In the race to 5G, access to and management of the spectrum will be a critical factor. Next generation 5G networks will require the broad use of the spectrum in order to support U.S. competitiveness in the wireless sector. Recently, the “Government Spectrum Valuation Act of 2018” was introduced, which may provide additional avenues for the efficient management of the spectrum.
Introduced by Senators Mike Lee (R-Utah) and Ed Markey (D-Mass.), the bill would require U.S. federal agencies to create a value for the spectrum that they use. They would also be required to report such values in their financial statements, as well as in the President’s annual budget.
Mechanisms of the Act
The Government Spectrum Valuation Act would require coordination between various government agencies. For instance, the National Telecommunications and Information Administration (NTIA), the Office of Management and Budget (OMB), and the Federal Communications Commission (FCC) would primarily be responsible for generating valuation figures.
The FCC oversees private spectrum issues, while the NTIA oversees federal spectrum usage. The valuation is to be based on the spectrum’s worth if it were repurposed for licensed or unlicensed commercial wireless services.
The Act would require a yearly review, which would determine the market value of an agency’s allocated or assigned holdings in spectrum. Such calculations may equip the White House and Congress to be more able to identify which federal spectrum bands are valuable, and help them to manage spectrum allocations in a more efficient manner.
Other government spectrum holders, such as the Department of Defense, are also being encouraged to exercise more efficiency with their spectrum. This will allow for additional repurposing and sharing of the overall spectrum. Faster implementation of 5G technology would allow for more local wireless installations, to benefit communities in areas not previously reached by 5G technology.
Senator Markey has stated, ““It’s a simple formula: more available spectrum equals more competition and innovation. But you cannot effectively manage what you have not measured, and this legislation will finally ensure the public knows the value of spectrum held by the federal government so we can ensure it is being put to the best use.”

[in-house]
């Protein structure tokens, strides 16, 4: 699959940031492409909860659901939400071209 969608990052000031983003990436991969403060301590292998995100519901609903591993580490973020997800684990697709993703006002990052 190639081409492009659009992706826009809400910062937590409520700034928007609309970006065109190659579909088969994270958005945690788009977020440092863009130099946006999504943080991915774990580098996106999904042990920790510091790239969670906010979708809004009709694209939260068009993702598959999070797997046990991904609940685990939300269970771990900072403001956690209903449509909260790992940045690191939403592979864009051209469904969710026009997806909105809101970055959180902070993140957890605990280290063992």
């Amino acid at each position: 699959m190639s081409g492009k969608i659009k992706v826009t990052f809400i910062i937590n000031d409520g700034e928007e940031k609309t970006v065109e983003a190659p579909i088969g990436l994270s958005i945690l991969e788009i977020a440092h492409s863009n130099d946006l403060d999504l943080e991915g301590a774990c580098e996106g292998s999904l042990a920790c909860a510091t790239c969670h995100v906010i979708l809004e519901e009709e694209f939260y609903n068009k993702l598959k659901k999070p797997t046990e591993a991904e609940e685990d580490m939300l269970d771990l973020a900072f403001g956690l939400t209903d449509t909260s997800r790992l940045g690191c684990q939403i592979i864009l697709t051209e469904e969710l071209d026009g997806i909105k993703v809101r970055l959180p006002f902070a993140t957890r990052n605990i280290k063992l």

Background of the Act
The bill addresses an issue that has not really been addressed in detail, which is the notion that the government has not previously attributed value to unlicensed or “junk bands” when valuing the spectrum. This is an important point, as 5G wireless technology relies on broad usage of the spectrum to operate, not only the higher aspects of the spectrum.
The bill also comes at a time when the FCC has begun auctioning off portions of the spectrum. Last November, the FCC held the first of its 5G spectrum auctions to support high speed 5G service. It opened bidding on high band 28 GHZ spectrum, followed by bidding in the 24GHz band. More auctions are planned for 2019, focusing on the 37, 39, and 47 GHz bands of the spectrum.
Thus, the FCC will be working diligently with other government agencies to make more spectrum currently held by the government available for use. Historically, the federal government has held a majority of the lower band airwaves for some time now.
Other issues currently at stake in the wireless/telecommunications sector include robocall regulation, emergency alert geotargeting, U.S. market access by foreign companies, and the ongoing net neutrality discussion.
Responses to the Act
The Government Spectrum Valuation Act is being welcomed by many. For instance, FCC Commissioner Michael O’Rielly stated, “I applaud Senators Lee and Markey for introducing the ‘Government Spectrum Valuation Act of 2018.’ As I have previously stated, requiring U.S. Government agencies to put a market price on their spectrum holdings will fix a budgetary anomaly and promote overall spectrum efficiency by incentivizing each agency to release unneeded spectrum. It’s an idea whose time has come and has generated diverse support, including from my colleague, Commissioner Rosenworcel.”
The Computer & Communications Industry Association (CCIA) recently backed the bill, stating that it is a way to “advance the process of reallocating spectrum for more productive, commercial uses."
CCIA’s President and CEO Ed Black has also stated, “Spectrum is critical in the race to 5G. Next generation 5G broadband networks will require additional spectrum for uses that will power innovation and U.S. competitiveness. Yet much of it is held by the public sector — the federal government. It is important that federal agencies properly account for their holdings of large swaths of public airwaves. We commend Senators Lee and Markey for attempting to clear the air and promote higher-value uses of spectrum.”
The bipartisan bill is intended to promote overall spectrum efficiency and incentivize government agencies to release unneeded portions of the spectrum. This is turn would allow for more applications of the spectrum for commercial uses.
About the Author, Alan Hearty
Alan Hearty is a partner in Allen Matkins' Century City office and leads the firm's Telecommunications Infrastructure Group. Alan's practice focuses on real estate litigation and complex commercial litigation.